With its roadmap on Single Market, the Commission wants to support the Juncker investment plan as well as the energy and capital market unions and the digital single market.

"Once we have implemented all this, Europe will be a totally different continent: more competitive, more growth-friendly and it will create new innovations to create more jobs," Katainen promised.

Services

The commissioners insisted on the need to implement and enforce existing rules. But they announced new initiatives next year.

The EU executive will develop a "services passport", allowing service providers to file only in the first EU country where they want to work. But it will not reopen the services directive.

To help labour mobility, the Commission will also push member states to harmonise the 5,000 regulated professions in the EU - some of which are only regulated in one country.

Unveiled a few days before British prime minister David Cameron outlines UK demands for EU reforms, the roadmap was welcomed by the UK's business minister.

"We have been calling for the EU to open up the single market and it’s encouraging to see this ambitious package that will bring real benefits for working people as well as new opportunities for British businesses,"Lucy Neville-Rolfe said.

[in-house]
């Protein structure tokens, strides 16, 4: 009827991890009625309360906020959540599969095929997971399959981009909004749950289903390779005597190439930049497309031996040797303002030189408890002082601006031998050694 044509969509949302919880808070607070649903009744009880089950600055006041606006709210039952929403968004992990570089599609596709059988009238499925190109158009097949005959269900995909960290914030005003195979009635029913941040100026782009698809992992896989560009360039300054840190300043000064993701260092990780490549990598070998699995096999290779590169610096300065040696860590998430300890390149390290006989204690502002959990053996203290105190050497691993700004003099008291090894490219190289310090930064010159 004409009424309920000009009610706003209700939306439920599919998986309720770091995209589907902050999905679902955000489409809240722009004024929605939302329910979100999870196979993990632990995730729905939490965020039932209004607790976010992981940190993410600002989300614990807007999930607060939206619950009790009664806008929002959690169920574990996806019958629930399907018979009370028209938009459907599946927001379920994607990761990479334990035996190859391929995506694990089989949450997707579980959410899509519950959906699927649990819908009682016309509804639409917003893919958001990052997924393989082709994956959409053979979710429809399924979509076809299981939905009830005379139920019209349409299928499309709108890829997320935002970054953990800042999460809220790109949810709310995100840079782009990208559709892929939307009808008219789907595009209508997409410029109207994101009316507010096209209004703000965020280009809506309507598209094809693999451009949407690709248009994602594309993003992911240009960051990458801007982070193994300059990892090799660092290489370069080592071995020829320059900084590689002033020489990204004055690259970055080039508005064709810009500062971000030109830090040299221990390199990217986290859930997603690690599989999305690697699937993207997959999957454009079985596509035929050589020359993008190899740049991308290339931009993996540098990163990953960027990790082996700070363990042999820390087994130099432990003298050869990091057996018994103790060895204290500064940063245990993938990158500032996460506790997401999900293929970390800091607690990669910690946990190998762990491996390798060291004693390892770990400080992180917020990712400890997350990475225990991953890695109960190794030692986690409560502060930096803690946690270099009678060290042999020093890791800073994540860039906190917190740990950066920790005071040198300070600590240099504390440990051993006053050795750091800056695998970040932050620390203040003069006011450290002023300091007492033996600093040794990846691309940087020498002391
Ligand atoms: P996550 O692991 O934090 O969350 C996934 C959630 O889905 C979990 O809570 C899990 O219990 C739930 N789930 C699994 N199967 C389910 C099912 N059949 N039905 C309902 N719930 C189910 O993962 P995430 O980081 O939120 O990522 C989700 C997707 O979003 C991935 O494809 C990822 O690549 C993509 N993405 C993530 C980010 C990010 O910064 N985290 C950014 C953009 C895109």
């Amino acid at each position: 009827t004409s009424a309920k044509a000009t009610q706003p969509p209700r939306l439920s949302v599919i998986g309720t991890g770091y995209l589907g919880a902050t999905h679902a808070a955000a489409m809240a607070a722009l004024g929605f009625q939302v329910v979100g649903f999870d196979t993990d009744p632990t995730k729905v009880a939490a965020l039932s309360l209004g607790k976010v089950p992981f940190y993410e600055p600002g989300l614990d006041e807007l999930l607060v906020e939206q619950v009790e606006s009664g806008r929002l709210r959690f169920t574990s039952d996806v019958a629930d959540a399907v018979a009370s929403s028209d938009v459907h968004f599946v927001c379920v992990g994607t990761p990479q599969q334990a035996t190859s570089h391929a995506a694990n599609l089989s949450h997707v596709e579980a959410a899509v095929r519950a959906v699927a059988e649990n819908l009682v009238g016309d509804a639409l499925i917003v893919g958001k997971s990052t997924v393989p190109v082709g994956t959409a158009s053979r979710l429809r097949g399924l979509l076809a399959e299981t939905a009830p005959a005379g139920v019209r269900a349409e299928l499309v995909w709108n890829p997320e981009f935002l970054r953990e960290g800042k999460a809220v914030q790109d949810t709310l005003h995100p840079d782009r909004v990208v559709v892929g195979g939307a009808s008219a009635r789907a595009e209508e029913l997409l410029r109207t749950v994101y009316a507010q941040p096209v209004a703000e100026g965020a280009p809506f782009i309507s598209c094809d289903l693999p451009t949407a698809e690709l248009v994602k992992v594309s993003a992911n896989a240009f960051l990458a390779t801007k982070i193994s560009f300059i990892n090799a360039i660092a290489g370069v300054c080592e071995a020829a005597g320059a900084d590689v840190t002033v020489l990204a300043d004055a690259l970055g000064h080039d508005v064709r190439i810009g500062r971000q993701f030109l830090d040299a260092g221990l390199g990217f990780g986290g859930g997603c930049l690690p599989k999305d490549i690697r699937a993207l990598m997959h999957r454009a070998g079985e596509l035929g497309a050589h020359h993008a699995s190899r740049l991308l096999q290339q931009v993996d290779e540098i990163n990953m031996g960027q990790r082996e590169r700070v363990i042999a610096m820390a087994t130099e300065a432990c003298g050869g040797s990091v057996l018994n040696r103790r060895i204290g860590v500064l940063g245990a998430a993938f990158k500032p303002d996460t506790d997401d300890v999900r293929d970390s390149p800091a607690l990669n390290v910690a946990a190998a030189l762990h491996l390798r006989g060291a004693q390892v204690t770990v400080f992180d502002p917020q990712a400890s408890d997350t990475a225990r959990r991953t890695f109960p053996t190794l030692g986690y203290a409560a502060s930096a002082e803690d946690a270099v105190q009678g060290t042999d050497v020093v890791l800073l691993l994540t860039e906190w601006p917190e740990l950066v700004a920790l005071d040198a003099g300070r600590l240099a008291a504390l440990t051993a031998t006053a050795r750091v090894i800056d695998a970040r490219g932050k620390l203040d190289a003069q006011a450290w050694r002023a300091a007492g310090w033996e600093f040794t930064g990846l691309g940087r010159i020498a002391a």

"The UK government has led the way in pushing for these reforms and will continue to press for further action, as more needs to be done to get the EU backing innovative businesses," she said, referring to the Commission's position on sharing economy.

In a press release, the Liberal ALDE party "welcomed' the Commission's plans but said that "much more must be done to open up the single market, in particular to help SMEs and digital start-ups."

"It will be successful only if it promotes real new opportunities and further enhances cross-border activities," ALDE said.

Reacting to plans to simplify EU VAT regulation, the Association of Chartered Certified Accountants (ACCA) said that "reducing complexity of VAT regulations for small companies’ cross-border operations is a laudable aim" but that "it rarely turns out to be the case that small businesses are given adequate consideration."

Opinion

It's time to ditch EU anti-Uber business rules

Should Uber drivers be licensed in the same way as taxi drivers? A case at the EU court of justice should be an opportunity to make innovation and entrepreneurship easier.

Baltic states demand bigger EU budget

The leaders of Estonia, Latvia, and Lithuania say in a joint letter that they are open to talks on creating "new own resources" for a bigger EU budget after the UK leaves the EU.

Opinion

Greek government's steady steps to exit bailout programme

Growth predictions are positive, exports increasing, unemployment dropping and credit-ratings up, says the head of Greece's Syriza delegation to the European Parliament. Now the government in Athens is looking to design its own reform programme.

Analysis

We are not (yet) one people

Talks on the next EU budget will start on Friday. Brussels wants to do much more than before – and needs a lot more money. But arguing about funds won't be enough.

News in Brief

  1. EU parliament president: 'The immigration problem is Africa'